Fig. 5A shows the unweighted activations from all the 437 CIMs plotted on the subcortical surface. Fig. 5B show regions that were consistently activated across neuroimaging studies plotted on the same surface. Large regions of activation were observed in or around the amygdala (both dorsal and ventral; Fig. 5E), extending into the ventral Striatum (vStr; Fig. 5F), pallidum, nucleus accumbens, hippocampus (HCMP), and the basal forebrain (possibly encompassing sites of cholinergic nuclei). Notably, significant activations in the HCMP were found only in those areas in anterior HCMP that were contiguous to activations in the amygdala. In the brainstem, consistent activations were found in specific, mostly dorsal nuclei, which correspond to findings in animal studies. As shown in the slice in Fig. 5F, PAG and SN were consistently activated, as was the rostral pons (Fig. 5B), although lower brainstem centers in the pons and medulla were not consistently activated. Consistently activated diencephalic regions included the hypothalamus. Finally, while in many studies cerebellar activations are not reported (and therefore activations might be under-represented in this analysis), consistent activations were found in both lateral and deep nuclei of the cerebellum (CB; Fig. 5C). Taken together, these results suggest that – like animal studies – human neuroimaging studies do reliably activate subcortical regions such as the Hy or PAG.
We identified six groups of regions that were consistently co-activated across studies of emotion and affect – each group is discussed below followed by a discussion of the connections between them. The functional groups are depicted in 3D rendering on the single-subject brain in Fig. 7A–F; Clockwise from the bottom left, the Lateral Occipital/Visual Association group (Fig. 7A, in yellow) includes cortical regions in the right and left lateral occipital gyrus and right occipital/temporal cortex, and CB (contiguous with inferior temporal cortex). Closely related is the Medial Posterior group (Panel B, in magenta), which includes V1 (Primary Visual cortex) and PCC. The Cognitive/Motor group (Panel C, in light blue) includes the right frOP, bilateral IFG, and the preSMA/left middle frontal gyrus. The Cognitive/Motor group connects along multiple association routes to the Lateral Paralimbic group (Panel D, in green), which includes the vStr, vpIns, daIns, vaIns/posterior orbital gyrus, and temporal pole. We also identified a Medial PFC group (Panel E, in dark blue), which includes rostral–dorsal and pregenual subsection of the anterior cingulate cortex as well as dmPFC. Both the Lateral Paralimbic group and the Medial PFC group importantly connects to the Core Limbic group (F, in red), which includes the amygdala/left HCMP, thalamus extending into PAG, additional areas of ventral striatum, and lateral Hy. This functional group includes areas typically considered to be critical for affective behavior in animals (Bandler and Shipley, 1994; Berridge, 1999; LeDoux, 2000; Panksepp, 1998) and therefore provides a crucial link between animal and human studies. Panel G shows the co-activation patterns between these functional groups (for details, see the next section and the figure legend). Table 4 lists the regions found in the MKDA analysis as well as their group affiliation.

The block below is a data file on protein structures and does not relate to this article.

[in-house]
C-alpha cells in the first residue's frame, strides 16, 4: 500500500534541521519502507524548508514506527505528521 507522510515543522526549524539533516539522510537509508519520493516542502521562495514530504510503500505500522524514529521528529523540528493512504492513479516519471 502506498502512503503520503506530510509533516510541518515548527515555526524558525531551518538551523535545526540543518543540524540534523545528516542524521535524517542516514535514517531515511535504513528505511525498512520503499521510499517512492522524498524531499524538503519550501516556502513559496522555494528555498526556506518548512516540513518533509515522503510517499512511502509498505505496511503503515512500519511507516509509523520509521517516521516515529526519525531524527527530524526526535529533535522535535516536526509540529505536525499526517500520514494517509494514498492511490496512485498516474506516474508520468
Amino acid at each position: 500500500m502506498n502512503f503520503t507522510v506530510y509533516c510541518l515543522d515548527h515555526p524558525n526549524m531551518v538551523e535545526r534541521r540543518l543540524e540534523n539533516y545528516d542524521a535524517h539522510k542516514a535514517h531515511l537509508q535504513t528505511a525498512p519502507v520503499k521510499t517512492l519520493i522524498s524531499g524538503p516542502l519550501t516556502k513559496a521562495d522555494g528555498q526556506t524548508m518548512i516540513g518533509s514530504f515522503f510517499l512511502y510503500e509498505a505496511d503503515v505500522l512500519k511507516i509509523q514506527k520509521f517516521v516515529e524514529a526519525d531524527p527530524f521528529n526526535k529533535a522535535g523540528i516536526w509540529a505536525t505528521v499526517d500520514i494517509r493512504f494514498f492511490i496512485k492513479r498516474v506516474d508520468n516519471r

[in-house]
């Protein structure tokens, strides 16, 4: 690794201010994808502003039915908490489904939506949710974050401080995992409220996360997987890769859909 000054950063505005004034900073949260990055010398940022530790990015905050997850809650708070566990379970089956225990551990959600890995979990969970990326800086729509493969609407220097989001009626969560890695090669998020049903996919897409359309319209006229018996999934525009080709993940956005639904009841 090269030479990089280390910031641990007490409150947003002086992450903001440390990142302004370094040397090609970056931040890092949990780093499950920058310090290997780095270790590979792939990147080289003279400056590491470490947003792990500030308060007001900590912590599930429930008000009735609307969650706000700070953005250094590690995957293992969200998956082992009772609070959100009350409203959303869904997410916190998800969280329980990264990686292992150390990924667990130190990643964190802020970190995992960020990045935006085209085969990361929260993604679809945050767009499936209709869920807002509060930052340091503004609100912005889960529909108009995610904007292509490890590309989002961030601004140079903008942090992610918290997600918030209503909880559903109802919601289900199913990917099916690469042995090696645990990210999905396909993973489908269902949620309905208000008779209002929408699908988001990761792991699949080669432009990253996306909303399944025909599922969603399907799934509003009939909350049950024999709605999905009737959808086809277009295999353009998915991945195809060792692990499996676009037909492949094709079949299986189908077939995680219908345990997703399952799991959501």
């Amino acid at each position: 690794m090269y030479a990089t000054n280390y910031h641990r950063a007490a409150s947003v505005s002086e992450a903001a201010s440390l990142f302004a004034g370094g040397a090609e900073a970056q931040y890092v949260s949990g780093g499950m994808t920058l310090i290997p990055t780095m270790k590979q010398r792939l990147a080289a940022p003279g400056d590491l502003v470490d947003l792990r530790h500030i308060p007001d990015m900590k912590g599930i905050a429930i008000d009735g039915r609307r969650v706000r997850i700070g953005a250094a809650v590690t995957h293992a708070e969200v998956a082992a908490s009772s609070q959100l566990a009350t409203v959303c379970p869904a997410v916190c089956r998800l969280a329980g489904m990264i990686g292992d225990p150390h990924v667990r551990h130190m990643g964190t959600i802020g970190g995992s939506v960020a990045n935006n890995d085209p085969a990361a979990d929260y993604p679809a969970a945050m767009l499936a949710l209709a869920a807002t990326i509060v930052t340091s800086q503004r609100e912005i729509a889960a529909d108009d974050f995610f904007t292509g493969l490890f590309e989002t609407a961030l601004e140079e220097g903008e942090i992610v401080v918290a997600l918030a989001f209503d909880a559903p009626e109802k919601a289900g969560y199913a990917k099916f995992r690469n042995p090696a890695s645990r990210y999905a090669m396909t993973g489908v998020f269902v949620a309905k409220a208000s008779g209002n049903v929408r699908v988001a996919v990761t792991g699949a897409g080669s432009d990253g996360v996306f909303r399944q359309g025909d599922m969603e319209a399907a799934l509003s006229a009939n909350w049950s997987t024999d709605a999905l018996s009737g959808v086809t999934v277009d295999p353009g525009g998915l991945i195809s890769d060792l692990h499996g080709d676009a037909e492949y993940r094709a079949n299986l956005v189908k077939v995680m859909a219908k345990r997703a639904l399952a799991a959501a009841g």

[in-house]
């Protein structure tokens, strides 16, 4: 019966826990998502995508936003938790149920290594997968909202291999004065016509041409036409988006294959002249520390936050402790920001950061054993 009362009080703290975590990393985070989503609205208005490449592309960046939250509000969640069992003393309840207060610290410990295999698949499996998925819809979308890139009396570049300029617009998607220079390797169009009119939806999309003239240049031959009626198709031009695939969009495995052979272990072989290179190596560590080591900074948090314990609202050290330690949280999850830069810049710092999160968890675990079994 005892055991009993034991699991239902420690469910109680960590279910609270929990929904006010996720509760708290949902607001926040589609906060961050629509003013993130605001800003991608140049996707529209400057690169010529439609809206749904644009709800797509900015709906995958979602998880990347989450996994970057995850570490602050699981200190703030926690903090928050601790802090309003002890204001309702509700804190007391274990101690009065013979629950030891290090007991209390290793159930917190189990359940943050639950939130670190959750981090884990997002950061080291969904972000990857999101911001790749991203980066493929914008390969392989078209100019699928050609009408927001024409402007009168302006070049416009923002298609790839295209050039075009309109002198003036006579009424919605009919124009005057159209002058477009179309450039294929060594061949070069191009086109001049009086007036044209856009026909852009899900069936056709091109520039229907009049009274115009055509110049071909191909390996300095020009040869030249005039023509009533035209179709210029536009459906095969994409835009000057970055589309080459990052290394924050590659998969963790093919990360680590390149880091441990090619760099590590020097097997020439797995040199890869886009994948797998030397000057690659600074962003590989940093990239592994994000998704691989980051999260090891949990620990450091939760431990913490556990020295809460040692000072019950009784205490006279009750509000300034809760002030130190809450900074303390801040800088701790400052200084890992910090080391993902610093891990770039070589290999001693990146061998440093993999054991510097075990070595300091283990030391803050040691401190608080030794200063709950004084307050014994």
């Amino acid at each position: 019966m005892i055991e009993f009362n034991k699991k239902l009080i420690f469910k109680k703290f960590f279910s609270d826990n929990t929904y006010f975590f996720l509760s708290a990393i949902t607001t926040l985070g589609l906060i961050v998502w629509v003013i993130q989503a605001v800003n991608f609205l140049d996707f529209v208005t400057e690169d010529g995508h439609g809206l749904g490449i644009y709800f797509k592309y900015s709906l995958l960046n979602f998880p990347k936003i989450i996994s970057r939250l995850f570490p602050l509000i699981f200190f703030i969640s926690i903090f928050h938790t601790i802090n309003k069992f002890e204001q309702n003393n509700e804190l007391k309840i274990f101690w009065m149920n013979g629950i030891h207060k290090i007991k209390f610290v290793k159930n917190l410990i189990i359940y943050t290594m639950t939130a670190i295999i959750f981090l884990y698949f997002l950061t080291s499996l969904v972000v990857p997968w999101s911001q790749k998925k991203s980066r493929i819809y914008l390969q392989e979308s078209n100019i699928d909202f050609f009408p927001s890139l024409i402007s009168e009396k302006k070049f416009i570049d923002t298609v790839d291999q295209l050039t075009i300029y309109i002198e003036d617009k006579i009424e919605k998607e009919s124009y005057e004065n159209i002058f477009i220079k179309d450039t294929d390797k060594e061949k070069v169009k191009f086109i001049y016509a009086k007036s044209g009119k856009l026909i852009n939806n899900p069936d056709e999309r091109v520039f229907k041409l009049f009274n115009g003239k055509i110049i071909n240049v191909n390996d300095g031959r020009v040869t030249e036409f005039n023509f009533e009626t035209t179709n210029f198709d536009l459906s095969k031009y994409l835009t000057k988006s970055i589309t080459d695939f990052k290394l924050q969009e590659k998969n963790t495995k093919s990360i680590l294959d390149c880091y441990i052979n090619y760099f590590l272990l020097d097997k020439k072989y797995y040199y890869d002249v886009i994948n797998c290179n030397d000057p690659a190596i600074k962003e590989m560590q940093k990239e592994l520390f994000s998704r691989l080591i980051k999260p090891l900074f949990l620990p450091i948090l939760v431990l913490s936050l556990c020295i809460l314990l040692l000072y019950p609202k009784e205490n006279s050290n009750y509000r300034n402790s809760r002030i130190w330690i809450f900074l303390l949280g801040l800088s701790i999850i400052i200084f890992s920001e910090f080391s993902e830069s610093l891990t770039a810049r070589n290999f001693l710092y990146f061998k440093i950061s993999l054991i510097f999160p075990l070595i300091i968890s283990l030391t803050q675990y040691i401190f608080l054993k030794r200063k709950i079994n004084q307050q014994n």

Regions in these functional groups (Fig. 7A–B) are closely connected structurally, as well as functionally, and are likely to play a joint role in visual processing and attention to emotional stimuli; we therefore discuss their functional roles together.